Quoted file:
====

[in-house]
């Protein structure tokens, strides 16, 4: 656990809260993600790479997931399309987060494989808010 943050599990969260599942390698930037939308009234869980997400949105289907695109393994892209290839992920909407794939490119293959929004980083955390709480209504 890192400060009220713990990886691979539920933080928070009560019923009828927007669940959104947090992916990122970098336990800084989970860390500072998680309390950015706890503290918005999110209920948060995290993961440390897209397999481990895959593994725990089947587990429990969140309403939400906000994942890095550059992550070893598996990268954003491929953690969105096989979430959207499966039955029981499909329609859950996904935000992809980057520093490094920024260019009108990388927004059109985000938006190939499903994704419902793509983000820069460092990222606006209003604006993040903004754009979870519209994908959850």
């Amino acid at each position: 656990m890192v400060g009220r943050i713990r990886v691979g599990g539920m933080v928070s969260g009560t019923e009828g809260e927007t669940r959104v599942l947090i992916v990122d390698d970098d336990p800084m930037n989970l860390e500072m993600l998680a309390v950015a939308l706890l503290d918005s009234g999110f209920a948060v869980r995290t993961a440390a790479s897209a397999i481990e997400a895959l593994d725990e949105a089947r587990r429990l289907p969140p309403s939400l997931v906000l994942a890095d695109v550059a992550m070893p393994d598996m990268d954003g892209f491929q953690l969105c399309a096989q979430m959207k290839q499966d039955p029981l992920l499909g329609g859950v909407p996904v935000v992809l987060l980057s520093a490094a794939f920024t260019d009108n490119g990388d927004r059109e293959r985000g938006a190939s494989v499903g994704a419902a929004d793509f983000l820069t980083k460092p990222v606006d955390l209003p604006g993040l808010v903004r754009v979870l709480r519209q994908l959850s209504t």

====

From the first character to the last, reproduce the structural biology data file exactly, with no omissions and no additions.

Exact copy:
[in-house]
């Protein structure tokens, strides 16, 4: 656990809260993600790479997931399309987060494989808010 943050599990969260599942390698930037939308009234869980997400949105289907695109393994892209290839992920909407794939490119293959929004980083955390709480209504 890192400060009220713990990886691979539920933080928070009560019923009828927007669940959104947090992916990122970098336990800084989970860390500072998680309390950015706890503290918005999110209920948060995290993961440390897209397999481990895959593994725990089947587990429990969140309403939400906000994942890095550059992550070893598996990268954003491929953690969105096989979430959207499966039955029981499909329609859950996904935000992809980057520093490094920024260019009108990388927004059109985000938006190939499903994704419902793509983000820069460092990222606006209003604006993040903004754009979870519209994908959850």
């Amino acid at each position: 656990m890192v400060g009220r943050i713990r990886v691979g599990g539920m933080v928070s969260g009560t019923e009828g809260e927007t669940r959104v599942l947090i992916v990122d390698d970098d336990p800084m930037n989970l860390e500072m993600l998680a309390v950015a939308l706890l503290d918005s009234g999110f209920a948060v869980r995290t993961a440390a790479s897209a397999i481990e997400a895959l593994d725990e949105a089947r587990r429990l289907p969140p309403s939400l997931v906000l994942a890095d695109v550059a992550m070893p393994d598996m990268d954003g892209f491929q953690l969105c399309a096989q979430m959207k290839q499966d039955p029981l992920l499909g329609g859950v909407p996904v935000v992809l987060l980057s520093a490094a794939f920024t260019d009108n490119g990388d927004r059109e293959r985000g938006a190939s494989v499903g994704a419902a929004d793509f983000l820069t980083k460092p990222v606006d955390l209003p604006g993040l808010v903004r754009v979870l709480r519209q994908l959850s209504t």